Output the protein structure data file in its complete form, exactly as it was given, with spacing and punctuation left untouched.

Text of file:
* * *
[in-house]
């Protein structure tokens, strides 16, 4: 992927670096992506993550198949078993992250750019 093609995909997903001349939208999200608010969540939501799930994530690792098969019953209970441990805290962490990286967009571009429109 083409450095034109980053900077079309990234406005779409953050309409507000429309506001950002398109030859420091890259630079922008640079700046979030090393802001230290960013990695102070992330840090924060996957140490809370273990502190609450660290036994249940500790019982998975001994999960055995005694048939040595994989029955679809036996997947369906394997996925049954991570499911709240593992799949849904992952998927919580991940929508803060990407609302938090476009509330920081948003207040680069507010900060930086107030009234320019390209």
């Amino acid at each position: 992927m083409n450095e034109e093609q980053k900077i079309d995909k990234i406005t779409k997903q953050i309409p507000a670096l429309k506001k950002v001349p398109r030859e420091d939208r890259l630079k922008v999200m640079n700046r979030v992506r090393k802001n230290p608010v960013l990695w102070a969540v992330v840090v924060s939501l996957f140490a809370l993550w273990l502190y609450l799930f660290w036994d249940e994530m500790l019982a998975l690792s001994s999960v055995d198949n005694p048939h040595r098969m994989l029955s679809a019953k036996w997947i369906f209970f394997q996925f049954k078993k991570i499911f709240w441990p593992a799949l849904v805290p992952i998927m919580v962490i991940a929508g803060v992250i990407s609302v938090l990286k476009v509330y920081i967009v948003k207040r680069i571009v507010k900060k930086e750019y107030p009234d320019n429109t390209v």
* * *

[in-house]
């Protein structure tokens, strides 16, 4: 992927670096992506993550198949078993992250750019 093609995909997903001349939208999200608010969540939501799930994530690792098969019953209970441990805290962490990286967009571009429109 083409450095034109980053900077079309990234406005779409953050309409507000429309506001950002398109030859420091890259630079922008640079700046979030090393802001230290960013990695102070992330840090924060996957140490809370273990502190609450660290036994249940500790019982998975001994999960055995005694048939040595994989029955679809036996997947369906394997996925049954991570499911709240593992799949849904992952998927919580991940929508803060990407609302938090476009509330920081948003207040680069507010900060930086107030009234320019390209």
């Amino acid at each position: 992927m083409n450095e034109e093609q980053k900077i079309d995909k990234i406005t779409k997903q953050i309409p507000a670096l429309k506001k950002v001349p398109r030859e420091d939208r890259l630079k922008v999200m640079n700046r979030v992506r090393k802001n230290p608010v960013l990695w102070a969540v992330v840090v924060s939501l996957f140490a809370l993550w273990l502190y609450l799930f660290w036994d249940e994530m500790l019982a998975l690792s001994s999960v055995d198949n005694p048939h040595r098969m994989l029955s679809a019953k036996w997947i369906f209970f394997q996925f049954k078993k991570i499911f709240w441990p593992a799949l849904v805290p992952i998927m919580v962490i991940a929508g803060v992250i990407s609302v938090l990286k476009v509330y920081i967009v948003k207040r680069i571009v507010k900060k930086e750019y107030p009234d320019n429109t390209v």